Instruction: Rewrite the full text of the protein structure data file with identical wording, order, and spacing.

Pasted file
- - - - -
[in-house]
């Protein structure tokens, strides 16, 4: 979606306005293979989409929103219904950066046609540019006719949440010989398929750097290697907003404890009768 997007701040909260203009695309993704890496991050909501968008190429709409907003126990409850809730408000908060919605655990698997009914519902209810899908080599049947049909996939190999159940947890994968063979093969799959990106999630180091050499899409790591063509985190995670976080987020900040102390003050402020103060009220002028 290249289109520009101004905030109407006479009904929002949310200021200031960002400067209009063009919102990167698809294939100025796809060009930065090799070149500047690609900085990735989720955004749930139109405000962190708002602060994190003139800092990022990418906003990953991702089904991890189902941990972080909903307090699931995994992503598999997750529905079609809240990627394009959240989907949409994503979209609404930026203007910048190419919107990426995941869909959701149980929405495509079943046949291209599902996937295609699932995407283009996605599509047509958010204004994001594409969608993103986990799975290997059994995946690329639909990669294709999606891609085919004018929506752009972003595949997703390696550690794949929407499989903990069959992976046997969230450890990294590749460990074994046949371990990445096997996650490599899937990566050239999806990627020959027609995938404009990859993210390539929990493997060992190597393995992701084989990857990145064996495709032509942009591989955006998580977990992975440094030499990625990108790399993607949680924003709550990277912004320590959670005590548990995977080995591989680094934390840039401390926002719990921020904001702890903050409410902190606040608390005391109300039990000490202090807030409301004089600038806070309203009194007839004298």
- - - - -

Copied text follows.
[in-house]
């Protein structure tokens, strides 16, 4: 979606306005293979989409929103219904950066046609540019006719949440010989398929750097290697907003404890009768 997007701040909260203009695309993704890496991050909501968008190429709409907003126990409850809730408000908060919605655990698997009914519902209810899908080599049947049909996939190999159940947890994968063979093969799959990106999630180091050499899409790591063509985190995670976080987020900040102390003050402020103060009220002028 290249289109520009101004905030109407006479009904929002949310200021200031960002400067209009063009919102990167698809294939100025796809060009930065090799070149500047690609900085990735989720955004749930139109405000962190708002602060994190003139800092990022990418906003990953991702089904991890189902941990972080909903307090699931995994992503598999997750529905079609809240990627394009959240989907949409994503979209609404930026203007910048190419919107990426995941869909959701149980929405495509079943046949291209599902996937295609699932995407283009996605599509047509958010204004994001594409969608993103986990799975290997059994995946690329639909990669294709999606891609085919004018929506752009972003595949997703390696550690794949929407499989903990069959992976046997969230450890990294590749460990074994046949371990990445096997996650490599899937990566050239999806990627020959027609995938404009990859993210390539929990493997060992190597393995992701084989990857990145064996495709032509942009591989955006998580977990992975440094030499990625990108790399993607949680924003709550990277912004320590959670005590548990995977080995591989680094934390840039401390926002719990921020904001702890903050409410902190606040608390005391109300039990000490202090807030409301004089600038806070309203009194007839004298």